TUSCALOOSA, Ala. (AP) The wounds from Alabama's national championship game were still fresh when Jalen Hurts mentally closed the book on his mostly terrific freshman season.
There was an unpredictably rapid rise to stardom, a national title that slipped from the grasp of Hurts and the Crimson Tide and, yes, the rookie flaws. The young quarterback had lots of work to do.
And a bright future to look toward.
''I ain't worried about anything that happened last year,'' Hurts said early in fall camp. ''I moved on, that book is over, that chapter is over. Now it's time to write a new one, write chapter two.''
Chapter one was pretty thrilling even if it ended with a huge disappointment. The Crimson Tide lost to Clemson on a last-second touchdown in the national title game, but Alabama is hoping Hurts was just beginning to tap his potential. Last season he uncorked an array of big plays with both his arm and his legs.
Chapter two begins on Sept. 2 when the top-ranked Tide opens against No. 3 Florida State in Atlanta. For all the resilience and talent Hurts flashed last season, late-season passing struggles reminded everyone that while he is talented, he still was a freshman.
Improving his passing skills has been a primary focus for Hurts and new offensive coordinator Brian Daboll throughout the offseason.
Hurts was good enough to be named Southeastern Conference offensive player of the year. He flirted with 3,000 passing yards and 1,000 rushing yards while accounting for 36 touchdowns.
Things didn't click as well late in the season. Hurts totaled 326 passing yards in the SEC championship game and two playoff games against strong defenses that adapted to what he could do well and what he couldn't at the time.
It led to some criticism even after thriving most of the way as the first true freshman quarterback to start for coach Nick Saban. Hurts found an easy way to ignore most of that.
''No Twitter, no Instagram since the end of school,'' the 6-foot-2, 218-pounder said. ''I'm locked in.''
Tide lineman Ross Pierschbacher, however, said Hurts ''has a chip on his shoulder'' coming into this season.
''There's some still some people out there that think he needs to improve or he's a freshman,'' Pierschbacher said. ''As a player, we like to see that he's always wanting to improve and even that he's had this much success, that he's not satisfied.''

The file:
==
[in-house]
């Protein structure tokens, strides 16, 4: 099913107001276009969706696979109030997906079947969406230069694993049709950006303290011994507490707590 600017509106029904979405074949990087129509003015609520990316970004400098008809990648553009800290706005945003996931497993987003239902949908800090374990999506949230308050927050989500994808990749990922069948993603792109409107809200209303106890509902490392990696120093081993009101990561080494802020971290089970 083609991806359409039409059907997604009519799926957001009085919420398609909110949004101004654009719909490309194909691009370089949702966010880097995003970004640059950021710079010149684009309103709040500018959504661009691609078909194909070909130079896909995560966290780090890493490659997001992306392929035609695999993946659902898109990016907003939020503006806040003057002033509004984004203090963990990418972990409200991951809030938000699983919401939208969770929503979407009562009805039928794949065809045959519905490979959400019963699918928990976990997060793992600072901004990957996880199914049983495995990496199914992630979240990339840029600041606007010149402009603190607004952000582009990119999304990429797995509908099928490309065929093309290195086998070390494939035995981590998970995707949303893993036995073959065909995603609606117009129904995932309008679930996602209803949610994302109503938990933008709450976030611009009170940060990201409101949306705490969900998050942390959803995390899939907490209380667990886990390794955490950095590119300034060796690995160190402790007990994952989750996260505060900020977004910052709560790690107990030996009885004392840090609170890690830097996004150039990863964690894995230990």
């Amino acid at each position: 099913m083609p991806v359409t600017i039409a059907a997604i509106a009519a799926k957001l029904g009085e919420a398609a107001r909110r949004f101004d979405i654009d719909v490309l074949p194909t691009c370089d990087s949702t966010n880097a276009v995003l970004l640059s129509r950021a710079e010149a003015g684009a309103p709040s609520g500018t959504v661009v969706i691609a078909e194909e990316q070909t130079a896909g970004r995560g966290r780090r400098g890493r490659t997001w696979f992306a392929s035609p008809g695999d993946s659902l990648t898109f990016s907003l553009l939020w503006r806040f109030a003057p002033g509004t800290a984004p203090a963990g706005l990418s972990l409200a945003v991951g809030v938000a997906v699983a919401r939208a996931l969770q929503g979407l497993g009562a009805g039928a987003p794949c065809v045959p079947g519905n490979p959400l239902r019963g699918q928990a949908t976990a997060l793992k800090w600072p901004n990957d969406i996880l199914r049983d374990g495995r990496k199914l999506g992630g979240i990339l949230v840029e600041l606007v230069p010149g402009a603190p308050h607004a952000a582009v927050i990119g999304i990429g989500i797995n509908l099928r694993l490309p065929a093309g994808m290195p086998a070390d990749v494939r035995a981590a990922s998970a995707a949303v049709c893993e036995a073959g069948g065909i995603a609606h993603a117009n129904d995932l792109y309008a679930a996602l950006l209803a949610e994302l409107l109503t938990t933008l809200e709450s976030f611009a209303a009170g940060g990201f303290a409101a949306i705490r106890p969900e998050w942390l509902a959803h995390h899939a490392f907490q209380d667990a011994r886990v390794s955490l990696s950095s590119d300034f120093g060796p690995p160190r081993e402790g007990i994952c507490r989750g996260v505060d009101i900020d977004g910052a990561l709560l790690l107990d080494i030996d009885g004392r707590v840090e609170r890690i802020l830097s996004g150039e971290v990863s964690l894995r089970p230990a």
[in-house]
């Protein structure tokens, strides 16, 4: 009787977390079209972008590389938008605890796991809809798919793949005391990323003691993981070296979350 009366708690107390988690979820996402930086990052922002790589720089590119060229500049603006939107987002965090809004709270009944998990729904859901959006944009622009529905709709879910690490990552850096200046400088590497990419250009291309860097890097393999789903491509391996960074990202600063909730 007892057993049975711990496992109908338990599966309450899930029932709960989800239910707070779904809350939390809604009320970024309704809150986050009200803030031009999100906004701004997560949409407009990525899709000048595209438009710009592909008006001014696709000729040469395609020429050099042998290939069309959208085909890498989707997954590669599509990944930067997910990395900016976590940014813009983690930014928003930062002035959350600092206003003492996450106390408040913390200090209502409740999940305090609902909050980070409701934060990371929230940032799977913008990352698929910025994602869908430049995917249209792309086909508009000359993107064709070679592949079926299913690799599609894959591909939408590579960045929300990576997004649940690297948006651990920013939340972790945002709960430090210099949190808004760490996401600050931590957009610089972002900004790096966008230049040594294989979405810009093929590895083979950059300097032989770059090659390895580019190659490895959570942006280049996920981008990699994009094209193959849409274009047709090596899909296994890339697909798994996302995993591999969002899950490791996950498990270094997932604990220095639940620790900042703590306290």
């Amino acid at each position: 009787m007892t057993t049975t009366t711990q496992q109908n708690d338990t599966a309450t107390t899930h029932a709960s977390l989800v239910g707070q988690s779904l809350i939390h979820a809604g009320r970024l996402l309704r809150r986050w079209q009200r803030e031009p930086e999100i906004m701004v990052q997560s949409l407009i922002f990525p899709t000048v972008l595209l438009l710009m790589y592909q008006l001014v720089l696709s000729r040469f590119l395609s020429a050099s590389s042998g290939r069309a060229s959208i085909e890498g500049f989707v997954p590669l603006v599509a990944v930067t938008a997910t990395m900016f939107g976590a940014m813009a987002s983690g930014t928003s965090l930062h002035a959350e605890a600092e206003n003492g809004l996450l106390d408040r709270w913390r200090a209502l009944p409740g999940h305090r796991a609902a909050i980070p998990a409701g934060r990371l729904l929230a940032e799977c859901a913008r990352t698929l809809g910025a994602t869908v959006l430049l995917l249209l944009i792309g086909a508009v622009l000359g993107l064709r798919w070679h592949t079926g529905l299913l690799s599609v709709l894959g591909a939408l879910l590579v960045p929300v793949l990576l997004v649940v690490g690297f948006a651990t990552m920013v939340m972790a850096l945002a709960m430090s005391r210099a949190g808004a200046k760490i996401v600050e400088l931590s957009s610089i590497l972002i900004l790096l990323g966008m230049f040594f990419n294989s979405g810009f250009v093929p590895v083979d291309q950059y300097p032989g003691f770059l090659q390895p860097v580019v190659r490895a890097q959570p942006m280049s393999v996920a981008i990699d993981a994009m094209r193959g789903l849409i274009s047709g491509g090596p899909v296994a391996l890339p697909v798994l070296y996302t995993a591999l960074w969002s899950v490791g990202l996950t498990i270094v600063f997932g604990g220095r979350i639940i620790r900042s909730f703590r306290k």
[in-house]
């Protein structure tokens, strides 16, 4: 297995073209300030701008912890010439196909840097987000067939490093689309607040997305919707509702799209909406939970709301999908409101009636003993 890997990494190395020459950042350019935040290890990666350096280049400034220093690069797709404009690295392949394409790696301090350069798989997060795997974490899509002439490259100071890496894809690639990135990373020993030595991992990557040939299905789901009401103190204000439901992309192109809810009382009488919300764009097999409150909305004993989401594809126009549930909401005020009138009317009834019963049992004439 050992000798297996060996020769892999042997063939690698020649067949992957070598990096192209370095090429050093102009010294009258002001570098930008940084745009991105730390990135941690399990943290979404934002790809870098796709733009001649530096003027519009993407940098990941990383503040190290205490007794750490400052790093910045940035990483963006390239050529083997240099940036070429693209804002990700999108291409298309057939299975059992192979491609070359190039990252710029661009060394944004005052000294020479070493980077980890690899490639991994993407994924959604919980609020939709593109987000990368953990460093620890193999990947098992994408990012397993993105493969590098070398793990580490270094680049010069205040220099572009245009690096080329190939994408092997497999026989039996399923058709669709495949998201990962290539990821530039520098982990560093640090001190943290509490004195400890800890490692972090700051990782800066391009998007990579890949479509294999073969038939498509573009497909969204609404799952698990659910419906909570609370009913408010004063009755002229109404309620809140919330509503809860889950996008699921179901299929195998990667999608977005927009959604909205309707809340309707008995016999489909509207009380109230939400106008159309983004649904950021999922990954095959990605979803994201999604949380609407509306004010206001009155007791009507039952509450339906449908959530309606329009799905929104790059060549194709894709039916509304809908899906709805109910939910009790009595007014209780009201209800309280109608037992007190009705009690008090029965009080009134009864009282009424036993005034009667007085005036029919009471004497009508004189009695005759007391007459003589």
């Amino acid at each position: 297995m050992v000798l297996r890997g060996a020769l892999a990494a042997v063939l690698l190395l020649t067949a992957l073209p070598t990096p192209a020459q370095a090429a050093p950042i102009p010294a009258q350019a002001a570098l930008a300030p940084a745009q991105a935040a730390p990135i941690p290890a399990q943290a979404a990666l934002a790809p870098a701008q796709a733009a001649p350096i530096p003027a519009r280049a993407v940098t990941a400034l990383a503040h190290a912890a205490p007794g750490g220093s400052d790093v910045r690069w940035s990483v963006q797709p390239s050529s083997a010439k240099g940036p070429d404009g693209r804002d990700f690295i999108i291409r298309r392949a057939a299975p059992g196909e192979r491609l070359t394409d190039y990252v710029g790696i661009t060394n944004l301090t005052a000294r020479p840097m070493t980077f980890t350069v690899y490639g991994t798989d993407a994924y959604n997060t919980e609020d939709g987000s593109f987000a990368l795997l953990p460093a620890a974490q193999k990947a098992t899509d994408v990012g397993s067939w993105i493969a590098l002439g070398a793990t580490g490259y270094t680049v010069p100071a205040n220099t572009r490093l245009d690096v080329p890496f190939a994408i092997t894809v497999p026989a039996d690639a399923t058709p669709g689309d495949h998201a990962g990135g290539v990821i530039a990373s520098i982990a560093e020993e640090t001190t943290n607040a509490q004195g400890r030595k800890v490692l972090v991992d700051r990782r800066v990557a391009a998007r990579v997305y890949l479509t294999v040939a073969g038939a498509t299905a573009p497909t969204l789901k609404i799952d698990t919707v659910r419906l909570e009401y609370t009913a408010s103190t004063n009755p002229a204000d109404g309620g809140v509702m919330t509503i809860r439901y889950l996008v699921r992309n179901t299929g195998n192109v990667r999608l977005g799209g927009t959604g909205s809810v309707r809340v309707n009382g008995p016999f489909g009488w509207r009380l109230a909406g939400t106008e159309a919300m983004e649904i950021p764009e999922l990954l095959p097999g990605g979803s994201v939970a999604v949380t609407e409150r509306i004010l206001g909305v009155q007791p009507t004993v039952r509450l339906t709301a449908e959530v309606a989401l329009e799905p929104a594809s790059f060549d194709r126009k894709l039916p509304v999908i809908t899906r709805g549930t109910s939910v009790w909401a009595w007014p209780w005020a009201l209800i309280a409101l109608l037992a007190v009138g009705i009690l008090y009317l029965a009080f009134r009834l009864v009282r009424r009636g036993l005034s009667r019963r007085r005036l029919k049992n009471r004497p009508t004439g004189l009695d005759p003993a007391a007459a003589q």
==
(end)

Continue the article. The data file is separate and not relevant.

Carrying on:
Now, the guard said Hurts has better command of the offense, not just his own responsibilities but what each player around him is supposed to do. The quarterback even treated his linemen to dinner recently, appetizers and all.
Last season, Hurts didn't win the starting job until the second game after an unflappable debut off the bench against Southern California. A first-play fumble didn't rattle him.
Nor did a potentially game-changing fumble that Mississippi returned for a touchdown and a 24-7 lead two weeks later.
His response in leading a comeback win scored big points for a player who had already won over his teammates. There was no question then it was his team. First-game starter Blake Barnett transferred less than two weeks later, and Hurts' two other backups headed elsewhere after the season.
''I saw it happen live but going back and looking at the film and seeing that type of play, that type of hit, the momentum that they had,'' Alabama tailback Damien Harris said. ''And when he came over to the sideline, he was just like, `All right, what's the next play?'
''I think that moment, at least for me, that was when I was like OK, this kid's for real. A play like that you would see a lot of kids, especially a true freshman, lay down and just accept the fact that the game was over. He never stopped fighting, and he brought us all the way back.''
Alabama is counting on Hurts having a lot more fight still in him.
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